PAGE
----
(Gospel Herald, 9 Jun 1921)
1927 June 22
Lydia’s sister Christiana dies of heart failure at age 62:
Christina [Christiana] Swartley, daughter of the late Bishop Samuel and Lydia Gross, was born at Fountainville, Pa., Nov.7, 1864; died at her home in Bucks Co., Pa., June 22, 1927; aged 62 y. 7 m. 15 d. On Jan. 22, 1887, she was married to Wm. H. H. Swartley. This union was blessed with 9 children, 8 sons and 1 daughter. She is survived by her husband, 7 sons (Harvey, Mahlon, Henry, Jacob, [Alvin, Elias,] Raymond). 1 sister (Lydia Gross) 2 brothers (Isaac Gross, Henry Gross). A son, a daughter, and 2 grandchildren preceded her. She was a consistent member of the Doylestown, Pa., Mennonite Church 40 yrs. She will be greatly missed in her home, in the community, in the church, and the Sunday school of which she was a teacher for many years. She was stricken suddenly with a heart attack on the morning of June 4, and was critically ill for 18 days, when she peacefully fell asleep in Jesus. We have the assurance that our mother is now among the redeemed ones. It was her desire to go home. She already had a glimpse of heaven before she passed over. Funeral services were held June 27 at the house by Bro. Jacob Moyer and G. Kuns (of the Brethren Church) and at the Church by Bros. Mahlon Gross, Jos. Ruth, and Jonas Mininger. Text, I Cor. 2:9.
“The parting here was full of pain,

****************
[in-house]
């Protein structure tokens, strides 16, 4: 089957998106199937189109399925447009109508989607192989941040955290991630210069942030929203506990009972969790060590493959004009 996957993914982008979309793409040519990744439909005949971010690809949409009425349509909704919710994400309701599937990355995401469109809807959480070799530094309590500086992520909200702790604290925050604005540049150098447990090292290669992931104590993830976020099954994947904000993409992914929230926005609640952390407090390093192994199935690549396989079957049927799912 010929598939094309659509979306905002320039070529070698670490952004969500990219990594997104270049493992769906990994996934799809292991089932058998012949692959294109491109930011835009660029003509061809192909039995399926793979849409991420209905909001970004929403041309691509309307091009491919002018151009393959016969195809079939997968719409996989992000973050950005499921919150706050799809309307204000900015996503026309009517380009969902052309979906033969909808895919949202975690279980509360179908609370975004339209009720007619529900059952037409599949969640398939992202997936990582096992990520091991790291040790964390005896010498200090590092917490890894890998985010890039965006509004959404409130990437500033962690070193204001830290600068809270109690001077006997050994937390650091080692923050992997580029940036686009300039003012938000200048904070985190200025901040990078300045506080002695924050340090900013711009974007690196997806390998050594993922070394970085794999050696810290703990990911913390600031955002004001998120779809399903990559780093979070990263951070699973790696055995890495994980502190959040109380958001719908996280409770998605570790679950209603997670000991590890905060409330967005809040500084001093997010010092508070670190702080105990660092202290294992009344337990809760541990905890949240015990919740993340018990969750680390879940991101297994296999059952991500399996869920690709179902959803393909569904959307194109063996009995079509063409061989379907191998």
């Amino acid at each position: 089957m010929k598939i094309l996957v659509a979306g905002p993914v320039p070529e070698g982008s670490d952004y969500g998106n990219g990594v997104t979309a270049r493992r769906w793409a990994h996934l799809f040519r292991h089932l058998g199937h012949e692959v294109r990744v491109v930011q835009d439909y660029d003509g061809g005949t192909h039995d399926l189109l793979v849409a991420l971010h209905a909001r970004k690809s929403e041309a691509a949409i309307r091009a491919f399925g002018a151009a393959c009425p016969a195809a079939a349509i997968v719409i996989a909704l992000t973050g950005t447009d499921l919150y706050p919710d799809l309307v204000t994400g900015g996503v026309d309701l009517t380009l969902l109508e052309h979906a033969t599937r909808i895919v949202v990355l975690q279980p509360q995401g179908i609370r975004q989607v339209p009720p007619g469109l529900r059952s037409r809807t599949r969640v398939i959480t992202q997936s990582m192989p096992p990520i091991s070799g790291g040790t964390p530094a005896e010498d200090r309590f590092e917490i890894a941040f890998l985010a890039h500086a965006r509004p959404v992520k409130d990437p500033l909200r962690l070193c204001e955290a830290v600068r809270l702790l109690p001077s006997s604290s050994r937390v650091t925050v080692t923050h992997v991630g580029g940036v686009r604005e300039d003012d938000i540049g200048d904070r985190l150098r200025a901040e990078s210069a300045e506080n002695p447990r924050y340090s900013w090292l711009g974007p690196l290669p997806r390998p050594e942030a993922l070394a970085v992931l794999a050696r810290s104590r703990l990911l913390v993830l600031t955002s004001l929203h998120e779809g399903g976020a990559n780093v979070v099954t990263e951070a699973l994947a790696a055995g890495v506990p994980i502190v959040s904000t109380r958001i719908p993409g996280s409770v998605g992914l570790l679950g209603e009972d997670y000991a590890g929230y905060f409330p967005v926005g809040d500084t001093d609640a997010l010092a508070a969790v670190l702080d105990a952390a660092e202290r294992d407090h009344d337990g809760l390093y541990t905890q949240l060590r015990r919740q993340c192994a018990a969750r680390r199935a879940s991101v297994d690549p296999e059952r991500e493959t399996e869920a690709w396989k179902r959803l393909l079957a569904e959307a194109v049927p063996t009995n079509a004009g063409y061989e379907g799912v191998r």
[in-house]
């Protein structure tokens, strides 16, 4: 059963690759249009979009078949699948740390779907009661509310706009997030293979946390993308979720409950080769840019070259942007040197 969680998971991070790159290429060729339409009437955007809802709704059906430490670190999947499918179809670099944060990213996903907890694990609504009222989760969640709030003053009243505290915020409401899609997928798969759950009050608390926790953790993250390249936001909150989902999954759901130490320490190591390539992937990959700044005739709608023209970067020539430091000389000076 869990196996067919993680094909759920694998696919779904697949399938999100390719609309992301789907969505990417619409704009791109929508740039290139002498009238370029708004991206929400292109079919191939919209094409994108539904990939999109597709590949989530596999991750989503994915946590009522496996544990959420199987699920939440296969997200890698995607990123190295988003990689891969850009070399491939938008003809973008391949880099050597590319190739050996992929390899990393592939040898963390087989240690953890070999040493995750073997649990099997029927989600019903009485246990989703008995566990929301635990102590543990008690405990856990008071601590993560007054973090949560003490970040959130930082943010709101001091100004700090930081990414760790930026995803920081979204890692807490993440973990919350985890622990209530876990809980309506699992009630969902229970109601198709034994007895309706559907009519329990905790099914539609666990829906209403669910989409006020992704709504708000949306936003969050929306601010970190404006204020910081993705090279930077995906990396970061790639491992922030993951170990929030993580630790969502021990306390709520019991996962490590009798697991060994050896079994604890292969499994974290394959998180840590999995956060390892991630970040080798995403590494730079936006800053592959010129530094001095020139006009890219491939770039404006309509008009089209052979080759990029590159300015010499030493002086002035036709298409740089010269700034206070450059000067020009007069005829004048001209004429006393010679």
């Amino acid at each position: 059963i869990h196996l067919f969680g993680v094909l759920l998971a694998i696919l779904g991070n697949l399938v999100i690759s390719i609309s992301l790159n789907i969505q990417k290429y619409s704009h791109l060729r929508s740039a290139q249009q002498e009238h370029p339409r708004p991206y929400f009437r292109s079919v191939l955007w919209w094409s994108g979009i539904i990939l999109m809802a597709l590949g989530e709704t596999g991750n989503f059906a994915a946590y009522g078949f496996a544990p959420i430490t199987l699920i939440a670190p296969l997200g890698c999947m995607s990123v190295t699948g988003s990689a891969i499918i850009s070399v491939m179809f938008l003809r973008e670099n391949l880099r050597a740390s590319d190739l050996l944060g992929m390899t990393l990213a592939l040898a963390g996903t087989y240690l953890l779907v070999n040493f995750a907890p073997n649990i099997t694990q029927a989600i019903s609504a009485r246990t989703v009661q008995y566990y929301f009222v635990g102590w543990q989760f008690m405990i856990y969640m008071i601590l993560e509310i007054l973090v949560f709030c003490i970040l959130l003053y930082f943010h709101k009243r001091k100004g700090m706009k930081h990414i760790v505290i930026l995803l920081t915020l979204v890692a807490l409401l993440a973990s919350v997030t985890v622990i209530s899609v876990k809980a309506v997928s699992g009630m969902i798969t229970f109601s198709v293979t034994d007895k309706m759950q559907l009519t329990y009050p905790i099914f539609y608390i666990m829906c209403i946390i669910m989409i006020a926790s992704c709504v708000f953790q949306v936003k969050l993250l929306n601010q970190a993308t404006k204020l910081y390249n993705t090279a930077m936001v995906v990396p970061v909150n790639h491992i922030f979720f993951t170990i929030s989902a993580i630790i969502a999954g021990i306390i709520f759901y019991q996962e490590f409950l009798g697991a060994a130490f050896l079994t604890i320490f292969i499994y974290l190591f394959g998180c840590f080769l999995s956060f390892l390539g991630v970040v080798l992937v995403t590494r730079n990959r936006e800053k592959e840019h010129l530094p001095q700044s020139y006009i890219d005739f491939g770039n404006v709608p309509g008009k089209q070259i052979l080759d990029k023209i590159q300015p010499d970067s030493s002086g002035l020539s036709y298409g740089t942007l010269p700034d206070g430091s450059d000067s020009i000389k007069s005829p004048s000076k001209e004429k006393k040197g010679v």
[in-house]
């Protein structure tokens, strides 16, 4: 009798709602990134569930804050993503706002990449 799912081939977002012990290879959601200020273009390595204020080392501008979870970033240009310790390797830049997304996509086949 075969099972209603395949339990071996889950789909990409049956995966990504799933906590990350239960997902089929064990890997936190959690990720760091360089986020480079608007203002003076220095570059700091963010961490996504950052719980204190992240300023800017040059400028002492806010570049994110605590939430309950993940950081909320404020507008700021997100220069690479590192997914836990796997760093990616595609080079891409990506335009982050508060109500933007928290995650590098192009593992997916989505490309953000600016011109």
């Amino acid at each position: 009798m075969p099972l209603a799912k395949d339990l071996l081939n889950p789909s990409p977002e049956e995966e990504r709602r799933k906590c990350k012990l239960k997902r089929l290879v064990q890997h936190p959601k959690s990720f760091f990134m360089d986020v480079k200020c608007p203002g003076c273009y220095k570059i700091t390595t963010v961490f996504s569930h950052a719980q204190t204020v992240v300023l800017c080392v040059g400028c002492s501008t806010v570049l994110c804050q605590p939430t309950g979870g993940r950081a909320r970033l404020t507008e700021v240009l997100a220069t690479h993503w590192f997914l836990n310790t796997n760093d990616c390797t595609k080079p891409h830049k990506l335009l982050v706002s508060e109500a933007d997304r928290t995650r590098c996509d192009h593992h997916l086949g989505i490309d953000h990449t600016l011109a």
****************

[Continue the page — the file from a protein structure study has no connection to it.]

But we shall never part again
When we go home.
Although it was so hard to part,
Help us to say with all our hearts,
Thy will be done.” — Family.
(Gospel Herald, 21 Jul 1927)
Lydia appears in the U.S. census, working as a nurse and renting a room in the home of her second cousin, Isaiah Rickert, on “Mennonite Road” in Doylestown Township. Her marital status is given as widowed.
1938 July 4
Lydia dies of heart failure and nephritis at age 66:
Lydia M. Gross was born March 3, 1872; died at the Eastern Mennonite Home, Souderton, Pa., July 4, 1938; aged 65 y. 4 m. 1 d. She united with the Mennonite church in her early years and remained faithful until death. She chose her own text (Phil. 1:23), also the ministers who should preach her funeral sermon (Jacob Moyer at the home and Jacob C. Clemens at the Doylestown Mennonite Church), both using the above text. She also chose the hymns, “My Heavenly Home is Bright and Fair” and “Death shall not Destroy my Comfort.”
(Gospel Herald, 18 Aug 1938)
Lydia Gross may appear in additional church records in her later years. For this article, I relied on Mary Jane Hershey’s summary for that period of her life.